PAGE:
People have largely gotten used to accessing Web content -- particularly news content -- gratis. That fundamental fact is a primary reason why so many mainstream sites keep their gates wide open rather than charging an entrance fee. But the work that goes into cooking up that content -- whether it's done by a reporter in the field or a designer creating an infographic or a photographer snapping shots -- doesn't materialize for free. And when the product is high-quality to boot, such as that created by The Wall Street Journal, The Economist, The New York Times and other publications that have erected paywall systems, there's an understandable onus to ask patrons to pony up.
How willing are we, the Internet masses, to bear that financial burden? Surveys say: not very.
A 2010 study from the Pew Research Center's Internet & American Life Project found that 65 percent of Americans have paid for online content [source: Jansen]. Sounds like great news until you break down the data into precisely what we'll spend money on and how much we'll shell out. Out of that majority, only 18 percent have bought access to "digital newspaper, magazine, or journal articles or reports" [source: Jansen]. Instead, Internet users are far more likely to purchase digital music, ringtones, apps and games. Granted, selling apps is sort of like selling one-way tickets to unique content and user experiences, but it doesn't account for standard Web traffic.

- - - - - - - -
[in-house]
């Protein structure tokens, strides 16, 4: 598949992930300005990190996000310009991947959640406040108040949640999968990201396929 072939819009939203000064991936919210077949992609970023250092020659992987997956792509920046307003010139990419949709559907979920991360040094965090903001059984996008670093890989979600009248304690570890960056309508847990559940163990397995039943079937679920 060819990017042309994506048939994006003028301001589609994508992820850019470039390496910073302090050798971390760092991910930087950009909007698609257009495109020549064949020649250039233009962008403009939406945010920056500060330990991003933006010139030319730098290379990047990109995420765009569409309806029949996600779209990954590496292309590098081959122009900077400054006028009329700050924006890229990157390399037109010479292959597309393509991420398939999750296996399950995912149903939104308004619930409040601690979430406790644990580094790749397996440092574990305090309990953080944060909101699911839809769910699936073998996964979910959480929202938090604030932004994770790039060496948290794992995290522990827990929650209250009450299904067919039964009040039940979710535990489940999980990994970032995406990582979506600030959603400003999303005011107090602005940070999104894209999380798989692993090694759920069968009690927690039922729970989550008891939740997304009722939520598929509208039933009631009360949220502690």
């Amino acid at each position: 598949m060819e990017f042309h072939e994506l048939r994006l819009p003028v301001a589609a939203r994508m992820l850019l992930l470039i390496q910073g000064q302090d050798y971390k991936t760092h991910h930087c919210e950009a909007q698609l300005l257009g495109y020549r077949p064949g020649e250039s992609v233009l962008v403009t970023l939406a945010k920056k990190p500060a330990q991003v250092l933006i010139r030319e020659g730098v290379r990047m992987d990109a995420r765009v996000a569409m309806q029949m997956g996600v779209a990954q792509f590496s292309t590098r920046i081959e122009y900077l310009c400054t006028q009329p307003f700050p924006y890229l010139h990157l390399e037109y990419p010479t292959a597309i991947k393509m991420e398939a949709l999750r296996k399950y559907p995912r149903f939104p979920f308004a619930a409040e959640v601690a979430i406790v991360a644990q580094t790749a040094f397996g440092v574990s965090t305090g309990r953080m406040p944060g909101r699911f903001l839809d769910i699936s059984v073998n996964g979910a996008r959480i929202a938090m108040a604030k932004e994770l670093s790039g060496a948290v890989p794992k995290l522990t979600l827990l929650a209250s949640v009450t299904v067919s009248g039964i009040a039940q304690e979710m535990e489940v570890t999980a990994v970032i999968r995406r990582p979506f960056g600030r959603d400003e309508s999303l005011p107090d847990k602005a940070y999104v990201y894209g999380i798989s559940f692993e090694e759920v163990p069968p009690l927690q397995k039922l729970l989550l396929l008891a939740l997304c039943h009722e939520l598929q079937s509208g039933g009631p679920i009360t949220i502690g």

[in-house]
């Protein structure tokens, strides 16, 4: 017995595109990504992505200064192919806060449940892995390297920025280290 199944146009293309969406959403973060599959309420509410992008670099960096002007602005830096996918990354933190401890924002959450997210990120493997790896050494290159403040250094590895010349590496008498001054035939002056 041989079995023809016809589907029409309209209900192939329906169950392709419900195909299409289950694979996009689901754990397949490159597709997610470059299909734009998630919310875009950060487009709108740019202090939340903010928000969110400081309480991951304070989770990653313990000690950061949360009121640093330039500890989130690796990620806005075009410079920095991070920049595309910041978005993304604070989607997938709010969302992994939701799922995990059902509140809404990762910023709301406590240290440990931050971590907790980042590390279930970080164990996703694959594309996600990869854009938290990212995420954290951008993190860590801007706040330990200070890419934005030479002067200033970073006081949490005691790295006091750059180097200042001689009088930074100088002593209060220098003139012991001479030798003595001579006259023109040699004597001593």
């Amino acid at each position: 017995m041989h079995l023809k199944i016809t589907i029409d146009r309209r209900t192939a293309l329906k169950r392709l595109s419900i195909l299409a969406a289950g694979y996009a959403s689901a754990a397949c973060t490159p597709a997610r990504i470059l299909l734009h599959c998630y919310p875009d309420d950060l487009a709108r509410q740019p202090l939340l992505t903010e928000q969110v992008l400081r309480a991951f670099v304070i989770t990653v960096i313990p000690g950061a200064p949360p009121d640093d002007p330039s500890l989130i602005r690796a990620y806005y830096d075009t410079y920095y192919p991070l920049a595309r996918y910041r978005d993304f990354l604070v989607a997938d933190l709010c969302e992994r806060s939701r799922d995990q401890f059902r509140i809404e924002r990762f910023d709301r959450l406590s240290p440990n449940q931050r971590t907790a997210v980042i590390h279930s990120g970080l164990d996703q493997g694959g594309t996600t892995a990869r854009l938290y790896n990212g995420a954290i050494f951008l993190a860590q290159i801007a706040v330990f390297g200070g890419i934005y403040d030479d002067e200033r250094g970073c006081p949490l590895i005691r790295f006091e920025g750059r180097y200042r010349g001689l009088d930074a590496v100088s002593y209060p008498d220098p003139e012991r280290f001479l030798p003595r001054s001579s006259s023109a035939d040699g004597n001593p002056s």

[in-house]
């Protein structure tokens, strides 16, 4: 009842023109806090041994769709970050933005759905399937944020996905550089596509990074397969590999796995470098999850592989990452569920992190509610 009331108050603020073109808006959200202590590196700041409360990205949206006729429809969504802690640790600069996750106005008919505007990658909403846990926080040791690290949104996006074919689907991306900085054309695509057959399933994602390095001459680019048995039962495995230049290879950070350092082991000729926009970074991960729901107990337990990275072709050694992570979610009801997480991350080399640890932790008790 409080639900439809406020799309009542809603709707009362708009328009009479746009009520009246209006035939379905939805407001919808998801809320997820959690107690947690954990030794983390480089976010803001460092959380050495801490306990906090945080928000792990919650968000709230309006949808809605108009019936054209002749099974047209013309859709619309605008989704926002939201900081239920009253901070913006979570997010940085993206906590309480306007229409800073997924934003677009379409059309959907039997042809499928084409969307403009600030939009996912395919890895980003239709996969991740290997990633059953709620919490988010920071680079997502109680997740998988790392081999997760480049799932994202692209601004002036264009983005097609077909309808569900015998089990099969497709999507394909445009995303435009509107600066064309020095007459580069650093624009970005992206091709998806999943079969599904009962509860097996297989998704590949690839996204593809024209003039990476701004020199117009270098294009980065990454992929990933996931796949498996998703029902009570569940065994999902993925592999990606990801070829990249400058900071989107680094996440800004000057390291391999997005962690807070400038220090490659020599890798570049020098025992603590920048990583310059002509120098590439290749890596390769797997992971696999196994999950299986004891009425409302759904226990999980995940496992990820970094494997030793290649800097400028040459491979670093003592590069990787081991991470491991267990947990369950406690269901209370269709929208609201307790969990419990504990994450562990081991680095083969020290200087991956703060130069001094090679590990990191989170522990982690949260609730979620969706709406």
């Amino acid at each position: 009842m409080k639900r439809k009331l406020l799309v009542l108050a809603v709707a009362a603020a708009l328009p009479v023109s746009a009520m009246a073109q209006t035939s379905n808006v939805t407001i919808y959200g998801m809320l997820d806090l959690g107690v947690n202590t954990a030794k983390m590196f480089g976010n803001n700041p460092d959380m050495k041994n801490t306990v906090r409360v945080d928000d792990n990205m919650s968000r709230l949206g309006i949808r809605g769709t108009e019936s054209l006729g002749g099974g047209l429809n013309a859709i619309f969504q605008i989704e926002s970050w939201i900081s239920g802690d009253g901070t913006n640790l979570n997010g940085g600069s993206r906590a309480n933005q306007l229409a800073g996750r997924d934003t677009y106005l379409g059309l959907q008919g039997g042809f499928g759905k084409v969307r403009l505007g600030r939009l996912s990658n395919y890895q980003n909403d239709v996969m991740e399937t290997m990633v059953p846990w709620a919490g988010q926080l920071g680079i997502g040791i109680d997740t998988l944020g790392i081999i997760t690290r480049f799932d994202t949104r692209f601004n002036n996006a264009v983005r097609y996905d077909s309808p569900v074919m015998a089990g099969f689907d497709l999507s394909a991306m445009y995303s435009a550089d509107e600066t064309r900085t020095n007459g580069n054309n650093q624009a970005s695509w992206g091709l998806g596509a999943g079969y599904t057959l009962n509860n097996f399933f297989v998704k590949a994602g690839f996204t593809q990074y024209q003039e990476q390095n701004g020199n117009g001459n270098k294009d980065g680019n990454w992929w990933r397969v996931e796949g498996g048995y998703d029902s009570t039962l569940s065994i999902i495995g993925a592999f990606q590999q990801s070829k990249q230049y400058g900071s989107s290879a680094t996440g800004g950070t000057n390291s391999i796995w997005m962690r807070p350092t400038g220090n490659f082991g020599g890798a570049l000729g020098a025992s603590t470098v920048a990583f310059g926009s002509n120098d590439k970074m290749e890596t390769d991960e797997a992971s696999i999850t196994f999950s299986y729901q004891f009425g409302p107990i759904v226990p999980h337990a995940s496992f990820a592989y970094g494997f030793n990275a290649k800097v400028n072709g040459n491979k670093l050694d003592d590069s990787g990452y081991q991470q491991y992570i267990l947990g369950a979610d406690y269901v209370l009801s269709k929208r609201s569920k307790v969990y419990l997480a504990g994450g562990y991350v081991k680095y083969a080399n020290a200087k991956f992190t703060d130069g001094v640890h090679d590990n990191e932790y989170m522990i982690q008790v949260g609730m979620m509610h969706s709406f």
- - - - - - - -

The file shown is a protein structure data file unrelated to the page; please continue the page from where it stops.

Results from an April 2011 survey conducted by Harris Poll didn't hold much more promise for restricted news sites in particular. Only 20 percent of respondents said they'd be willing to pay for online news, down 3 percent from 2009 [source: Bazilian]. This isn't a case of Americans being a bunch of online misers, either. Canadian Media Research Consortium found only 4 percent of adults who'd buy online news, and 92 percent said they'd simply find another free news outlet [source: Phelps].
There also seems to be a price point cut-off for what people consider a reasonable rate for online subscriptions. According to both the Pew and Harris polls data, willing paywall participants begin to drop off beyond $10-per-month. For that reason, some industry analysts suspect that The New York Times' metered paywall system ranging from $15 to $35 per month might be too rich for Internet users' blood [source: Outing]. Sure, some loyal readers will gladly purchase the product, but the paper may be casting a narrow net -- especially when, as we've mentioned, it's possible for people to bypass the paywall altogether.